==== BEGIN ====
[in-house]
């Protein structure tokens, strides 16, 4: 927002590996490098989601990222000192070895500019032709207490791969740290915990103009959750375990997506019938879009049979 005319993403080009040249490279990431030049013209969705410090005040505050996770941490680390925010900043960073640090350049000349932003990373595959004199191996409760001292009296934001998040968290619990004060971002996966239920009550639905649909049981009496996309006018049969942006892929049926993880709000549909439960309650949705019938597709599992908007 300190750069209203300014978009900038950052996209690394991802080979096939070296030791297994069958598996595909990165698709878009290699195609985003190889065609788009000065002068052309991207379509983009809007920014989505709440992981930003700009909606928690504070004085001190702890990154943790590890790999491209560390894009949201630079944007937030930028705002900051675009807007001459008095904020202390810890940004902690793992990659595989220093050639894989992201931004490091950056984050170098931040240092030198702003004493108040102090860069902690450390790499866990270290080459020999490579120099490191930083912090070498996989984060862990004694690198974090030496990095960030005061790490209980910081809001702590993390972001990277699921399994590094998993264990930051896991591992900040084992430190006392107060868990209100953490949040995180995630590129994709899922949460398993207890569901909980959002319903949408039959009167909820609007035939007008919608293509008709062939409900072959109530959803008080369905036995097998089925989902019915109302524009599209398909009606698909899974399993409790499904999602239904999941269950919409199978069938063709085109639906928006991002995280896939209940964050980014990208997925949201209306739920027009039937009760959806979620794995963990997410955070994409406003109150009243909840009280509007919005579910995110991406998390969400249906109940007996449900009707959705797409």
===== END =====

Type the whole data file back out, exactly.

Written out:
[in-house]
């Protein structure tokens, strides 16, 4: 927002590996490098989601990222000192070895500019032709207490791969740290915990103009959750375990997506019938879009049979 005319993403080009040249490279990431030049013209969705410090005040505050996770941490680390925010900043960073640090350049000349932003990373595959004199191996409760001292009296934001998040968290619990004060971002996966239920009550639905649909049981009496996309006018049969942006892929049926993880709000549909439960309650949705019938597709599992908007 300190750069209203300014978009900038950052996209690394991802080979096939070296030791297994069958598996595909990165698709878009290699195609985003190889065609788009000065002068052309991207379509983009809007920014989505709440992981930003700009909606928690504070004085001190702890990154943790590890790999491209560390894009949201630079944007937030930028705002900051675009807007001459008095904020202390810890940004902690793992990659595989220093050639894989992201931004490091950056984050170098931040240092030198702003004493108040102090860069902690450390790499866990270290080459020999490579120099490191930083912090070498996989984060862990004694690198974090030496990095960030005061790490209980910081809001702590993390972001990277699921399994590094998993264990930051896991591992900040084992430190006392107060868990209100953490949040995180995630590129994709899922949460398993207890569901909980959002319903949408039959009167909820609007035939007008919608293509008709062939409900072959109530959803008080369905036995097998089925989902019915109302524009599209398909009606698909899974399993409790499904999602239904999941269950919409199978069938063709085109639906928006991002995280896939209940964050980014990208997925949201209306739920027009039937009760959806979620794995963990997410955070994409406003109150009243909840009280509007919005579910995110991406998390969400249906109940007996449900009707959705797409």